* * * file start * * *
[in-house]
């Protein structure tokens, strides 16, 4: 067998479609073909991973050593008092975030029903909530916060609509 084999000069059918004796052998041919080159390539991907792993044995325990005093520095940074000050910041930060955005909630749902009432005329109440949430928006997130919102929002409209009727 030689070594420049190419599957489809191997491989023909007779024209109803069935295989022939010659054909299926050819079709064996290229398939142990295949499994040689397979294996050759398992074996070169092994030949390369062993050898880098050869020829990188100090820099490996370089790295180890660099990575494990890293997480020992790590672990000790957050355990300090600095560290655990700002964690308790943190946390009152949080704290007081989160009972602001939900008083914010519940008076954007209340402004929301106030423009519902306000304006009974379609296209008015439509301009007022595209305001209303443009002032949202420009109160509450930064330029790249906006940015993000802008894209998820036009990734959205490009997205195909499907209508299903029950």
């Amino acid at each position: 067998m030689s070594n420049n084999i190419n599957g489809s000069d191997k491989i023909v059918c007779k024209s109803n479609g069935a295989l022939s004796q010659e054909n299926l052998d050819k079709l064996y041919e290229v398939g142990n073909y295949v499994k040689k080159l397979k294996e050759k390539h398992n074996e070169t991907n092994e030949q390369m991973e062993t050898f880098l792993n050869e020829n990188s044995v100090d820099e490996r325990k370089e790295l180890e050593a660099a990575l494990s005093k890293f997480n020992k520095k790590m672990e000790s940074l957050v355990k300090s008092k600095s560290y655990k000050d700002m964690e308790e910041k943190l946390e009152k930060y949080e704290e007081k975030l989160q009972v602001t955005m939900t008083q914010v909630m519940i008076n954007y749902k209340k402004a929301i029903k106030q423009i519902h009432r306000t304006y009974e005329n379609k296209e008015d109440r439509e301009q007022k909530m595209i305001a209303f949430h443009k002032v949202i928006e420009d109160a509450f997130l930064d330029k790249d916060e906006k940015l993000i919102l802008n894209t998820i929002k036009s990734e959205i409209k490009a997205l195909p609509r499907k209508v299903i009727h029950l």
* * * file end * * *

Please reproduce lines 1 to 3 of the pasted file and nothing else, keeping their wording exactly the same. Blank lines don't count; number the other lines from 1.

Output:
[in-house]
């Protein structure tokens, strides 16, 4: 067998479609073909991973050593008092975030029903909530916060609509 084999000069059918004796052998041919080159390539991907792993044995325990005093520095940074000050910041930060955005909630749902009432005329109440949430928006997130919102929002409209009727 030689070594420049190419599957489809191997491989023909007779024209109803069935295989022939010659054909299926050819079709064996290229398939142990295949499994040689397979294996050759398992074996070169092994030949390369062993050898880098050869020829990188100090820099490996370089790295180890660099990575494990890293997480020992790590672990000790957050355990300090600095560290655990700002964690308790943190946390009152949080704290007081989160009972602001939900008083914010519940008076954007209340402004929301106030423009519902306000304006009974379609296209008015439509301009007022595209305001209303443009002032949202420009109160509450930064330029790249906006940015993000802008894209998820036009990734959205490009997205195909499907209508299903029950």
């Amino acid at each position: 067998m030689s070594n420049n084999i190419n599957g489809s000069d191997k491989i023909v059918c007779k024209s109803n479609g069935a295989l022939s004796q010659e054909n299926l052998d050819k079709l064996y041919e290229v398939g142990n073909y295949v499994k040689k080159l397979k294996e050759k390539h398992n074996e070169t991907n092994e030949q390369m991973e062993t050898f880098l792993n050869e020829n990188s044995v100090d820099e490996r325990k370089e790295l180890e050593a660099a990575l494990s005093k890293f997480n020992k520095k790590m672990e000790s940074l957050v355990k300090s008092k600095s560290y655990k000050d700002m964690e308790e910041k943190l946390e009152k930060y949080e704290e007081k975030l989160q009972v602001t955005m939900t008083q914010v909630m519940i008076n954007y749902k209340k402004a929301i029903k106030q423009i519902h009432r306000t304006y009974e005329n379609k296209e008015d109440r439509e301009q007022k909530m595209i305001a209303f949430h443009k002032v949202i928006e420009d109160a509450f997130l930064d330029k790249d916060e906006k940015l993000i919102l802008n894209t998820i929002k036009s990734e959205i409209k490009a997205l195909p609509r499907k209508v299903i009727h029950l």